Prussia-Age of Absolutism

By Alan, Lauren, and Madison

Brief History of Prussia

Prussia was a region in Europe that bordered the southeast coast of the Baltic Sea. Prussia was known for its dominant army. Christianity was brought to Prussia in the 1200s, because of the German-speaking knights who conquered the Prussians. In the 1400s, Prussia was then divided into two parts, East Prussia and West Prussia. The king of Poland ruled Western Prussia. Most of Prussia became known as Royal Prussia. In 1618, Ducal Prussia merged with Brandenburg under the rule of John of Sigismund. This created Brandenburg, Prussia. Many strong and powerful rulers over the next several centuries ruled Brandenburg with dominant power in northern Germany.

Important Rulers in Prussia and When They Ruled

  • Frederick William of Brandenburg, the Great Elector reigned from 1640–1688

  • Great Elector’s son Frederick William I reigned from 1688–1713

  • Frederick William II reigned from 1786-1796

  • Last grand master of Prussia, Albert of Hohenzollern, reigned from 1510- 1525

Some of the Major Accomplishments of Prussia

  • Prussia became the fourth largest army in Europe with help from the Great Elector.
  • Centralized administration was set up in Prussia.

  • Intervention in the Swedish-Polish War by the Great Elector ended Poland having power over Prussia.

  • Provinces in Prussia were able to develop through large scale colonizations.

Changes during the period

  • The Prussian language died in the 17th century

  • Came under German and Polish rule during the Middle Ages

  • Prussia and Austria emerged as great European powers in the 17th and 18th centuries

  • When Frederick William the Great Elector realized how defenseless their territory was, he built a large and efficient standing army that held 40,000 men which made the Prussian army the fourth-largest in Europe.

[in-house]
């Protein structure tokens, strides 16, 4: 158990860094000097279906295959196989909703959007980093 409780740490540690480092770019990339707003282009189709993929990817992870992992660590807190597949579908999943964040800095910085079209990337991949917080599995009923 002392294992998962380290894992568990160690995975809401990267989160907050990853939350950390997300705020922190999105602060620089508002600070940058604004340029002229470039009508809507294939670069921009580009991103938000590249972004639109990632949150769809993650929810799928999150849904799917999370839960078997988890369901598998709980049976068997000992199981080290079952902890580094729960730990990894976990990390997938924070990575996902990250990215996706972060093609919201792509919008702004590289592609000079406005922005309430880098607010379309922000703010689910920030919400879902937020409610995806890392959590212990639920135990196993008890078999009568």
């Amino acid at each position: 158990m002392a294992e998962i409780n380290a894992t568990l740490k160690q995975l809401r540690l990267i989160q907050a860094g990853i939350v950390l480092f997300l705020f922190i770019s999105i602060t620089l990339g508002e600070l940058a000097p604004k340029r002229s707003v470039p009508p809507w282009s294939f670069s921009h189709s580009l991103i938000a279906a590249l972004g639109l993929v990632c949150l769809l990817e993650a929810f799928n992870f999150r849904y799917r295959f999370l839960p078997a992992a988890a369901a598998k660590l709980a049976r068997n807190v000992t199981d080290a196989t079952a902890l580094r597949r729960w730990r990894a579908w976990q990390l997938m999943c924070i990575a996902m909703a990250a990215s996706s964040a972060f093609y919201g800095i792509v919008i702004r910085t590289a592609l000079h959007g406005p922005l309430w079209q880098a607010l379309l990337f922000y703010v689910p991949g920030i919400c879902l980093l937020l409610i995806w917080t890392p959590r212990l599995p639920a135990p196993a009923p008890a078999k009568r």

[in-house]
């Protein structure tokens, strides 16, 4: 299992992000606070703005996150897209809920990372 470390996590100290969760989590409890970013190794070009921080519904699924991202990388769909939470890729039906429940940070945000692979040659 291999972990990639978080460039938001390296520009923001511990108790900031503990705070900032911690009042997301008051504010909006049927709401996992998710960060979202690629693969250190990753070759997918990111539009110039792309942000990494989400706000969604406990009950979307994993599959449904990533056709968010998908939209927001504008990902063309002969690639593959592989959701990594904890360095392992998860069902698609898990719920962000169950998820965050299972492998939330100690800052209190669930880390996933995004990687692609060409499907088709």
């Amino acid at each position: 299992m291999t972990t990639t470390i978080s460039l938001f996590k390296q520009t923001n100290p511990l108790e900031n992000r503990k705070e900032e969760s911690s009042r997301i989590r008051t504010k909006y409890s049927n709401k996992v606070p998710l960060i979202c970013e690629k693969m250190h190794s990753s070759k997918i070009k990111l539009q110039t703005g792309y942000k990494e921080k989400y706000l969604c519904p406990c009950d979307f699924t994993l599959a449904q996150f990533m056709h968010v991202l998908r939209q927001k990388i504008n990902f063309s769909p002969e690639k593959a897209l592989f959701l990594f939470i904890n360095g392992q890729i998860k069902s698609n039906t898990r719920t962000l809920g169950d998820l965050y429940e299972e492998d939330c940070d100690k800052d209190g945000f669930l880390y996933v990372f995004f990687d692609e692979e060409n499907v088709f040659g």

• To maintain this huge army and his own power, Frederick William started the General War Commissariat to levy taxes for the army and oversee its growth.

  • The Commissariat quickly became a new agency for civil government.

Legacy of the Empire

Prussia was an open territory with no defense to help the country. Frederick William the Great Elector built a large army so that they could change that. Prussia was able to raise 4% of the country for military forces which was the rise of having great power in Europe. They became the fourth largest army in Europe. Prussia then became Germany, and because of their power Germany was one of the dominant countries in Europe.

New Ideas Originated from the Empire

  • The state of Brandenburg of Prussia, remained under the influence of the Holy Roman Empire which was controlled by other German-states

  • Brandenburg- Prussia operated with a great deal of independency

  • Brandenburg’s ruler also served as one of seven electors of the Holy Roman Empire and that gave the state a significant measure of influence over the empire’s affairs

  • In 1701, Brandenburg- Prussia was declared the kingdom of Prussia

  • The incoming royalty started a program of massive state-building that dramatically increased Prussia’s power during the first half of the 18th century

  • Since the Kingdom was a relatively new territory he also elevated an absolutist state around a strong military and an efficient centralized administration

Essential Questions

  1. What problems might Prussia have encountered in governing its territories?

    • Prussia was a small open territories with no frontiers for defense, so it sometimes had problems governing its territory.

  2. What were some specific ways Frederick William used to maintain his power?

    • He set up the General War Commissariat and built a large army to maintain his power.

Citations

"File:Flag of Prussia 1892-1918.svg." - Wikimedia Commons. N.p., n.d. Web. 08 Dec. 2015.


"Frederick William". Photograph. Encyclopædia Britannica Online. Web. 04 Dec. 2015.


"Prussia." Britannica School. Encyclopædia Britannica, Inc., 2015. Web. 4 Dec. 2015.


"Prussia." The Columbia Encyclopedia. New York: Columbia University Press, 2015. Credo Reference. Web. 4 Dec. 2015.


Prussia. IMAGE. Encyclopædia Britannica. Web. 1 Dec. 2015. <http://media1.school.eb.com/eb-media/22/64922-004-C1B94A0B.gif>.


"Prussia." World History: The Modern Era. ABC-CLIO, 2015. Web. 3 Dec. 2015.